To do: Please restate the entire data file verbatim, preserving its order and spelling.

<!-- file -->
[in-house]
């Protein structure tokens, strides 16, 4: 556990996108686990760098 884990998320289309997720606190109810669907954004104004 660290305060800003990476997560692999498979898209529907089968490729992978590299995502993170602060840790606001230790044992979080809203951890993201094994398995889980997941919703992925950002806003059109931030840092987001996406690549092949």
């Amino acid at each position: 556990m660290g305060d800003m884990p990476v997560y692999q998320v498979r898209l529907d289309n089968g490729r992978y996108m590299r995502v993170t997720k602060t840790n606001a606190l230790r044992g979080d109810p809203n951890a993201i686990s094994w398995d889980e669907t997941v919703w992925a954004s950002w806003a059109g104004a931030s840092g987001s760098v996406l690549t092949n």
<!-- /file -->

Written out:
[in-house]
């Protein structure tokens, strides 16, 4: 556990996108686990760098 884990998320289309997720606190109810669907954004104004 660290305060800003990476997560692999498979898209529907089968490729992978590299995502993170602060840790606001230790044992979080809203951890993201094994398995889980997941919703992925950002806003059109931030840092987001996406690549092949």
């Amino acid at each position: 556990m660290g305060d800003m884990p990476v997560y692999q998320v498979r898209l529907d289309n089968g490729r992978y996108m590299r995502v993170t997720k602060t840790n606001a606190l230790r044992g979080d109810p809203n951890a993201i686990s094994w398995d889980e669907t997941v919703w992925a954004s950002w806003a059109g104004a931030s840092g987001s760098v996406l690549t092949n």